Live Purely with Sara Cullen
Live Purely with Sara Cullen

"We worked with a holistic amount of disciplines and perspectives to build a product that really speaks to all of you and not just parts of you. And that was important in the formulation of this bite." 

- Sara Cullen

Sara Cullen from GEM: Reinventing the Multivitamin With All Food and No Filler

We take a big bite towards wellness this week as Elizabeth is joined by Sara Cullen, founder of GEM, a nutrient-dense food company focused on whole foods and sustainability. A pioneer in the food and beverage space, Sara shares her journey building GEM after discovering her own nutrient deficiencies, and the challenges of fundraising and product development as a smaller business. They discuss GEM’s science-backed formulation featuring superfoods like algae into one bite without any added fillers, building community engagement, and how small steps in nutrition can positively impact your day.

Use code: livepurely30 for 30% off your 1st month of GEM.


    Elizabeth Stein 0:00
    Hi, everyone. I'm Elizabeth Stein, founder, and CEO of Purely Elizabeth. And this is Live Purely with Elizabeth, featuring candid conversations about how to thrive on your wellness journey.

    This week's guest is Sara Cullen, founder of GEM, a consumer health company reimagining daily nutrition. Sara has spent a decade building and collaborating with startups, nonprofits, and sustainable food networks all over the world. After years of dedicated research, Sara realized that the answer is in food, not pills or gummies made with synthetic fillers, which led her to create GEM a nutrient-dense bite packed with 20 plus whole food, vitamins, minerals, pre and probiotics for holistic foundational health, and ultimately resulting in the first ever real food multivitamin. In this episode, we talk about Sara's journey building the brand inspired by her health challenges, and the lack of suitable alternatives. Sara shares her experiences and tips for fundraising, and how she collaborated with a diverse scientific advisory board to formulate her products, to fill nutrient gaps in people's diets. The sustainability and nutritional benefits of algae are one of her key ingredients, in how she's building her brand through the community. And lastly, how small steps in the morning can positively influence the rest of your day. Keep listening to learn more. And if you want to try her real food nutrition, use code LIVEPURELY30 for 30% off your first month at Enjoy.

    I have some super exciting news Purely fans. I am so thrilled to announce that our newest product line of cookie granola is finally here. We've created a one-of-a-kind recipe where a delicious cookie meets our wholesome granola. It's made with organic gluten-free oats and coconut flour 100% hole Grains baked with coconut oil and almond butter and only six grams of sugar. These snackable granola clusters have all of the flavor and crispness of your favorite cookie recipe, but an indulgence you can feel good about. It comes in three flavors to obsess over. Chocolate Chip, double chocolate, and my personal favorite oatmeal raisin find our cookie granola at Walmart, Whole Foods, Publix, and on our website at To find the store near you use the link below in the show notes. I hope you're as obsessed with this new product as I am. Enjoy.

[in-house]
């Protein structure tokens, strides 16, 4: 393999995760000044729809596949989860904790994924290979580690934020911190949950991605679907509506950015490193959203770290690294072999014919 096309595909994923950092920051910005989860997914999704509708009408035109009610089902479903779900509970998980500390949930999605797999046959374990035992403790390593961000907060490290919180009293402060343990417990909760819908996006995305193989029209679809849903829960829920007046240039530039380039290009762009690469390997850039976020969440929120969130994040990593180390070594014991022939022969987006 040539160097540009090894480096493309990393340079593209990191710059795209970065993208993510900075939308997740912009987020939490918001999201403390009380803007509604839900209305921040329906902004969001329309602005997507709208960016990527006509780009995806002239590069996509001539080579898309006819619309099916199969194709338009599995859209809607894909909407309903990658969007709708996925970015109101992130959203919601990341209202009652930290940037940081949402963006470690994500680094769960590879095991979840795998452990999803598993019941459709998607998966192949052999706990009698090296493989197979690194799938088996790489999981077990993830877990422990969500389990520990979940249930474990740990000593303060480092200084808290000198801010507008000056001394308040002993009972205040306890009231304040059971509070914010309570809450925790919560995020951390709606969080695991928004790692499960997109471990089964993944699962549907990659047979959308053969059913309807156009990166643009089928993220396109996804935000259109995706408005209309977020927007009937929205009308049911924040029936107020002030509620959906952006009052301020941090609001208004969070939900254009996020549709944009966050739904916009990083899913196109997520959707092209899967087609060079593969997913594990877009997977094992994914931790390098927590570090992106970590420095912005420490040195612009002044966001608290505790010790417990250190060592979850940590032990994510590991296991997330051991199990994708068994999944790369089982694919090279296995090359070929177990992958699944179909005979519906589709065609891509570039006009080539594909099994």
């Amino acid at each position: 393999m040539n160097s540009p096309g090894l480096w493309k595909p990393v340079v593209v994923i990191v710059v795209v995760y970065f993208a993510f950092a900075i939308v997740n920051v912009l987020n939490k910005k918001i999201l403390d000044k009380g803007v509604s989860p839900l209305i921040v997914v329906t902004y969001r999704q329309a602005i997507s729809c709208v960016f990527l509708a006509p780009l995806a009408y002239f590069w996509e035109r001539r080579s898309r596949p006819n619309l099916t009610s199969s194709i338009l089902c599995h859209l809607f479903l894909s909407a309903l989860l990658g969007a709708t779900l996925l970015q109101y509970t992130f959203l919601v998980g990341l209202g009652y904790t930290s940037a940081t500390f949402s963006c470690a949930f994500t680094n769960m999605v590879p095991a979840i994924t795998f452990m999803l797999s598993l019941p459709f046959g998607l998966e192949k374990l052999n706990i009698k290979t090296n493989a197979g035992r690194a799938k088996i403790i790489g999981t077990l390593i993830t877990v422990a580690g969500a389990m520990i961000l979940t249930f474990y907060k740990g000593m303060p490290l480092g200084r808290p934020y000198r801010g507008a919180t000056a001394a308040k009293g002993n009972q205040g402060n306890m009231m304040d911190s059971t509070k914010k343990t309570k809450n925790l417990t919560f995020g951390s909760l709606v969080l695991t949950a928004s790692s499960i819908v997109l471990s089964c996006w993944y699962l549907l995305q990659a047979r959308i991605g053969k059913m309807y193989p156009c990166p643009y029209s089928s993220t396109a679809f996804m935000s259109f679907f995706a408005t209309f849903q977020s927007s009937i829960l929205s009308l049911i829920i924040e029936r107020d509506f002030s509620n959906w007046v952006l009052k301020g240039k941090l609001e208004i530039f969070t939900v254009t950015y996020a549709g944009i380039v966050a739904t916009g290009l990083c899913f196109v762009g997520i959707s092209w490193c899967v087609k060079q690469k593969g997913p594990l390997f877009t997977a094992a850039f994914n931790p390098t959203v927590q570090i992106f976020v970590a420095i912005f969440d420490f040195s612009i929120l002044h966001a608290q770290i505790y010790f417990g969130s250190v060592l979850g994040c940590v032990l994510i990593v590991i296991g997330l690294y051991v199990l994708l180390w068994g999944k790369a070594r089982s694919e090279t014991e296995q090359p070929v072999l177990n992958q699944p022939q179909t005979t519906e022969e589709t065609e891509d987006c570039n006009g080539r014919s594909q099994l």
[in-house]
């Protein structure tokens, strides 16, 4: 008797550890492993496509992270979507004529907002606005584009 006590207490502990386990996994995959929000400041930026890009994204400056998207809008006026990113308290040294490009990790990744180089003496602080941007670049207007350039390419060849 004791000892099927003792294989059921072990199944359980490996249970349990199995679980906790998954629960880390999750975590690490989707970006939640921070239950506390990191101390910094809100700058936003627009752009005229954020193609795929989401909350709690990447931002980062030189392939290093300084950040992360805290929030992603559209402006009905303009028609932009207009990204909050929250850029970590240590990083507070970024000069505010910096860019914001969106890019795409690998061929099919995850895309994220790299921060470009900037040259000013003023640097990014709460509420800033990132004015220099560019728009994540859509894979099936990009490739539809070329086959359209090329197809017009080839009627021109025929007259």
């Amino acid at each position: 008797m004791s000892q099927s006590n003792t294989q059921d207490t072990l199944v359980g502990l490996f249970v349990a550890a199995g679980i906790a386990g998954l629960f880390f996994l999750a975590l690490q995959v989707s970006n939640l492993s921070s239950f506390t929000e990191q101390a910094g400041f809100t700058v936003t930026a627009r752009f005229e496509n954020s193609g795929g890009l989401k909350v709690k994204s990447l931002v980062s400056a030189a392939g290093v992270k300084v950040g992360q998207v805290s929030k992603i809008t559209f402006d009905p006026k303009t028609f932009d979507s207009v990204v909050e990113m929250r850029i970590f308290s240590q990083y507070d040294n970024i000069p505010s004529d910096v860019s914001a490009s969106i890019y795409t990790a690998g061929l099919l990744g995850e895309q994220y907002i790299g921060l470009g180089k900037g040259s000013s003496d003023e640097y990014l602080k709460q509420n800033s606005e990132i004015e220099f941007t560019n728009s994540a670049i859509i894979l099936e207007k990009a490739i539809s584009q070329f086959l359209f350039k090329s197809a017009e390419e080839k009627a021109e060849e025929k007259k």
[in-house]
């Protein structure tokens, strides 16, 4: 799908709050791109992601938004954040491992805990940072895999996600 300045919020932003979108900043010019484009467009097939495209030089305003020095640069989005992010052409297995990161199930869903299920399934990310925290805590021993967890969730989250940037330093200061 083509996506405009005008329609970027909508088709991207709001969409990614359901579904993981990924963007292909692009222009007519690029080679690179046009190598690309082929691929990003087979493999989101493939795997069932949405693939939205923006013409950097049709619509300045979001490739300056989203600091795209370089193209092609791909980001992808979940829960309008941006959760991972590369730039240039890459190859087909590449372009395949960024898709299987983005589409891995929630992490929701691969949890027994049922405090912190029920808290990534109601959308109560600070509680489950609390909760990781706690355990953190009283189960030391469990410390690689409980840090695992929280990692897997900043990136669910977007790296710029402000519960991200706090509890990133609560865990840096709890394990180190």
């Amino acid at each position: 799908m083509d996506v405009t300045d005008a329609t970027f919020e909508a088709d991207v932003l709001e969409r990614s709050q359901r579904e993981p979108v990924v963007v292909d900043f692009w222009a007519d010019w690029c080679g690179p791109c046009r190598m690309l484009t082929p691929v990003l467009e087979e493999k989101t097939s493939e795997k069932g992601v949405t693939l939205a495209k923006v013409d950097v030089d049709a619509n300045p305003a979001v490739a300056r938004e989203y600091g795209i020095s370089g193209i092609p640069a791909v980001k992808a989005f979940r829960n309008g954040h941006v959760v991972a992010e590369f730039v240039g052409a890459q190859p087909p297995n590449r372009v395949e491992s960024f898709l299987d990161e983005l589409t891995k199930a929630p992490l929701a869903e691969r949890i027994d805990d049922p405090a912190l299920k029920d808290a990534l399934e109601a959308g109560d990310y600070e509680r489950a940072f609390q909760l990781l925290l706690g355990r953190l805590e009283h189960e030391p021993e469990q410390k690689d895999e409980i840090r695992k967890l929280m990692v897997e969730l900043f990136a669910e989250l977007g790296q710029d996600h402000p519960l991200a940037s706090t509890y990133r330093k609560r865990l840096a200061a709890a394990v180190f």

Sara, welcome to the podcast. It's such a pleasure to meet you. I love what you're doing and can't wait to hear your story.

    Sara Cullen 2:55
    Thank you and likewise.

    Elizabeth Stein 2:57
    I’d love to start with your background. What were you doing before you started GEM?

    Sara Cullen 3:03
    I started another company before I started GEM. And it was a CBD beverage back in 2016. So I was a pioneer at that time. But have always been interested in this plant-based food and beverage space. And so I had founded that with a group of other angel investors. And before that, I was in an entrepreneurial fellowship called Venture for America. I've lost 10 or so years of my life in the world of startups and building things, and have long been passionate about this healthy food and beverage space.

    Elizabeth Stein 3:41
    What was the Venture for America program?

    Sara Cullen 3:45
    So are you familiar with Andrew Yang?

    Elizabeth Stein 3:51

    Sara Cullen 3:52
    He ran for president at one point. Some people know him from that point in his career. But when I graduated college, he had started a new program. And it was modeled after Teach for America, which people are quite familiar with. But instead of sending recent grads to schools, you're sent to startups and typically in cities that don't necessarily attract all the talent. So Cincinnati, New Orleans, which is where I was based, Las Vegas, Detroit, and you go work for a real startup is what I say because I think people have lots of ideas of what startups are. And these are very much on the ground, like two or three people. It's incredible because you get this fellowship, this mentorship, and you are surrounded by other people who are super smart, and also interested in building things. But you get this great experience as well. I wouldn't say it's a derisk way but it's quite derisk and a lot of ways because you have this fellowship supporting you and helping you find a job for two years. And as in the startup world, they can go under in under two years. Nice to have that experience so early on in my career.

    Elizabeth Stein 5:01
    Yeah, must have been amazing. So what were some of the biggest lessons, I guess that you learned that, kept you wanting to be in the startup world because he certainly could have experienced that and said, I'm running the other way, I want somebody super stable, or be what, what helped to propel you to continue down that journey and go into the direction of food?

    Sara Cullen 5:24